A Chennai resident, who requested anonymity, shared with TNM their experience of attempting to buy ECPs in the city. “Pharmacies have a lot of misconceptions about the legality of these pills. I had unsuccessfully tried to buy the pills from many stores in Triplicane, Mylapore and Royapettah. Several of them did not even know what I was referring to until I mentioned a brand name, like iPill. I did finally manage to get the pills, but that was after I contacted activist Archanaa Seker through Twitter. She sent me a list of shops, one of which had the pills in stock," they said.

Apoorva Mohan, another activist who works with Archanaa to maintain a working list of pharmacies in the city that stock ECPs, told TNM that a majority of shops on their list are located in neighbourhoods such as Anna Nagar, Adyar or Royapettah. When people reach out to them through Twitter, the activists direct them to shops from where they would likely be able to procure the pills. But as one Chennaite TNM spoke to pointed out, it seems easier to access these pills in higher-income neighbourhoods. “A friend and I were looking for ECPs and finally managed to find them at Royapettah. I wonder what is the situation in areas like Washermanpet, Keelkattalai or Chitlapakkam.”

So why do pharmacies not stock these pills?

Though they are readily available over the counter (OTC) in other parts of the country, a series of twists and turns in stance by the Drugs Control Department authorities in Tamil Nadu has led to an informal ban on ECPs in the state. There is a widespread belief among pharmacists and anti-abortion organisations such as Responsible Parents Forum, that ECPs are used for abortion. Abortion, though mired in severe stigma among several other complications, is not illegal in India. However, it is important to note that ECPs do not function as abortion pills. Instead, these pills delay or stop the release of an egg, if taken within 72 hours of unprotected sexual intercourse. They will have no impact on an already fertilised egg. This distinction, unfortunately, makes little difference to pharmacists or even the general public.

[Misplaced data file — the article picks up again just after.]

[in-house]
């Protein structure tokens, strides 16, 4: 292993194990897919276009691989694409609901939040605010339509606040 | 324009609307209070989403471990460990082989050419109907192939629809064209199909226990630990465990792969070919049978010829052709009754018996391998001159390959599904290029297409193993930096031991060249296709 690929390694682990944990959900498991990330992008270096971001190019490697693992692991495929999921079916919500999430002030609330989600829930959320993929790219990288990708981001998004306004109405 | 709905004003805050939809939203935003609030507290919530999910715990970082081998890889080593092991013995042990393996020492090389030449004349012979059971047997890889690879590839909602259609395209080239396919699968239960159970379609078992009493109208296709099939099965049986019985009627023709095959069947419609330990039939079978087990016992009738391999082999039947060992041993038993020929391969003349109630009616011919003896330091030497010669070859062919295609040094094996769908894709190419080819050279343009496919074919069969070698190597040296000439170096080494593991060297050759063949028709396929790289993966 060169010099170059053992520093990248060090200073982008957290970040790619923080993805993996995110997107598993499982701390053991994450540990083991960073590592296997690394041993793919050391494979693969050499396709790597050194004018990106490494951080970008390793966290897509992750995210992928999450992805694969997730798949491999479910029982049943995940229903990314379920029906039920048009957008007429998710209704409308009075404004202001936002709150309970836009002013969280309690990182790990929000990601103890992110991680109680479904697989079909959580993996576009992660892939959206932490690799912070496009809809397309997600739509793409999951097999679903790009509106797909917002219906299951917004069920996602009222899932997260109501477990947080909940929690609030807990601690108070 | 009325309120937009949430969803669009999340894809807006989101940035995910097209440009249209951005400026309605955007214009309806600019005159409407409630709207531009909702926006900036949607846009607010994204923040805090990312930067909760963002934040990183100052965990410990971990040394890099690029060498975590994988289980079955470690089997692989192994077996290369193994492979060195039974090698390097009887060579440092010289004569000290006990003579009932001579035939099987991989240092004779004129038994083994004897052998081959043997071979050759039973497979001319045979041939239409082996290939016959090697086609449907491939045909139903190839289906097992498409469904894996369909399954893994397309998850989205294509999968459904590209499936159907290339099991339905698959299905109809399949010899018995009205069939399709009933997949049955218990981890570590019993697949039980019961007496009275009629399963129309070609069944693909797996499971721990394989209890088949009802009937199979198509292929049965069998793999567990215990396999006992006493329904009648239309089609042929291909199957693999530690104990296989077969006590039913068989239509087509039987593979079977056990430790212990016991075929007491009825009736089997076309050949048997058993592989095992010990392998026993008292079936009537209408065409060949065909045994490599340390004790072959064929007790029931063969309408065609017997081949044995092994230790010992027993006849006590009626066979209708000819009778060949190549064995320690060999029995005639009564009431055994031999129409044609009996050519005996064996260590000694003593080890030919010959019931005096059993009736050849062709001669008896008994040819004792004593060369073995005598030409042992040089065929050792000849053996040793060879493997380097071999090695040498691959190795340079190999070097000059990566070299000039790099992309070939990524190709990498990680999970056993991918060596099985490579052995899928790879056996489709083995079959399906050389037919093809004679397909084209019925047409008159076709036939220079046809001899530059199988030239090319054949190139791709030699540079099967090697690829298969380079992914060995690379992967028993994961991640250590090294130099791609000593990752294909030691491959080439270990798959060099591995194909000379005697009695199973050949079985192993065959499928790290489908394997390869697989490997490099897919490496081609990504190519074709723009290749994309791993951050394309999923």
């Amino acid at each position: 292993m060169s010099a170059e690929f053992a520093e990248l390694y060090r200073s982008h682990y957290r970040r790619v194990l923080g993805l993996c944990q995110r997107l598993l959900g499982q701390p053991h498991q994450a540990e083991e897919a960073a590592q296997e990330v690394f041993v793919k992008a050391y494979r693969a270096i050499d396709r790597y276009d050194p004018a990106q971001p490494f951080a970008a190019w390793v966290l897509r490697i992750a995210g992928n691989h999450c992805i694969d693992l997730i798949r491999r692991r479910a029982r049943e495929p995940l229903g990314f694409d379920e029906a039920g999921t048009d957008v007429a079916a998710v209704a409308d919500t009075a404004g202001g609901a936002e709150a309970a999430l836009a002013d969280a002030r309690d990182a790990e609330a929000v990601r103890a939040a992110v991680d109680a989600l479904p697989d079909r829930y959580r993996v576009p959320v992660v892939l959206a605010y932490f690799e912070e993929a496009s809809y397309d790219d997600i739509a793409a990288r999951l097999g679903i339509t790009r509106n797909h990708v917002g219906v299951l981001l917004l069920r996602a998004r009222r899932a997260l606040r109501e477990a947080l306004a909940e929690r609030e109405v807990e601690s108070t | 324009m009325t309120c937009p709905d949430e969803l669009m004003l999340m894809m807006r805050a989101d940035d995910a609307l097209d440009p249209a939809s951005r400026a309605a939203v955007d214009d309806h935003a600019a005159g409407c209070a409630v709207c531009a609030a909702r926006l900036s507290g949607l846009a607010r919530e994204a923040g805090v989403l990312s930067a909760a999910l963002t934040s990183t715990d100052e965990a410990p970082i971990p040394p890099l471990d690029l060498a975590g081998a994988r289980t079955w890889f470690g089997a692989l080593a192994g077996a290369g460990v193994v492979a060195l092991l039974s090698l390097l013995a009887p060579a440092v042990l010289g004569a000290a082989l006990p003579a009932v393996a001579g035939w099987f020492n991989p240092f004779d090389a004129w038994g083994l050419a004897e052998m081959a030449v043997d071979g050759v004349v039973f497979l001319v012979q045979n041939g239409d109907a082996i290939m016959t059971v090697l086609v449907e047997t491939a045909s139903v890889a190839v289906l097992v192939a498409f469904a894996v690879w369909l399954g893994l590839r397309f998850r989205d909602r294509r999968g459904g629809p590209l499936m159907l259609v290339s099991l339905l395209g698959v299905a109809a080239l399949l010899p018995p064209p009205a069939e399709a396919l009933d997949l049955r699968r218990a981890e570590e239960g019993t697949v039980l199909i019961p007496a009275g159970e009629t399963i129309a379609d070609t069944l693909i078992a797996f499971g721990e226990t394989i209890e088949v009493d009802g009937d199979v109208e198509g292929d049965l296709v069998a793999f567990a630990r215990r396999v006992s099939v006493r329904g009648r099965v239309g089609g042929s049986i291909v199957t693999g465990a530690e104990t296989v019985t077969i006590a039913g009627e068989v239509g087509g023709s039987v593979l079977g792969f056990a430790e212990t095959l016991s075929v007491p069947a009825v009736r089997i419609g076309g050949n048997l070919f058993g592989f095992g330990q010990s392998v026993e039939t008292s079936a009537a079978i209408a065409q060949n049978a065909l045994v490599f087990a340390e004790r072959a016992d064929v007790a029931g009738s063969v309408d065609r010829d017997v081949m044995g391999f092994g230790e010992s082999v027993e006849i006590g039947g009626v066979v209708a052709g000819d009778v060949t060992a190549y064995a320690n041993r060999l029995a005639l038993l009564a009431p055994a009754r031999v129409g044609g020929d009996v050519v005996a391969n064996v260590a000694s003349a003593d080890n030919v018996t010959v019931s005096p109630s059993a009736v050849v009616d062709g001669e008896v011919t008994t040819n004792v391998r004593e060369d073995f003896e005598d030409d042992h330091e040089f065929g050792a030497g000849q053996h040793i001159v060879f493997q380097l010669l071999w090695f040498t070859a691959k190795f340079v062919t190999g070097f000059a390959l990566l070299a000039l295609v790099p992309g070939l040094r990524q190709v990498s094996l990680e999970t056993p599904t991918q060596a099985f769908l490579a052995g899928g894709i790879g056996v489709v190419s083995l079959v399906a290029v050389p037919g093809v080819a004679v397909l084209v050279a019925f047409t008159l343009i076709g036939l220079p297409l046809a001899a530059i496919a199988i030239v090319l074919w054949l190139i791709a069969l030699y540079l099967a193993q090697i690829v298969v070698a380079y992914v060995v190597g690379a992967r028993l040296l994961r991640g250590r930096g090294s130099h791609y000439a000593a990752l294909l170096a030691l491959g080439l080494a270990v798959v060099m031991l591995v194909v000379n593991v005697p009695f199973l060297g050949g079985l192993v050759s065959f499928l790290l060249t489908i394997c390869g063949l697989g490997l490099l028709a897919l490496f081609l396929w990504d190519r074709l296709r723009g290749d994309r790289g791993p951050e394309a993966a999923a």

In 2005, the Directorate of Drug Control made levonorgestrel-based ECPs an over the counter drug. This was widely seen as a progressive move in favour of reproductive rights and sexual autonomy. But in 2006, Responsible Parents Forum and Satvika Samuga Sevakar Sangam, both anti-abortion organisations, protested claiming that ECPs could induce abortion and therefore should not be categorised as OTC drugs. This led to raids that amounted to ECPs worth Rs 50 lakh reportedly being seized in one instance, in turn leading to the implementation of an informal, self-imposed ban on their sale by pharmacies.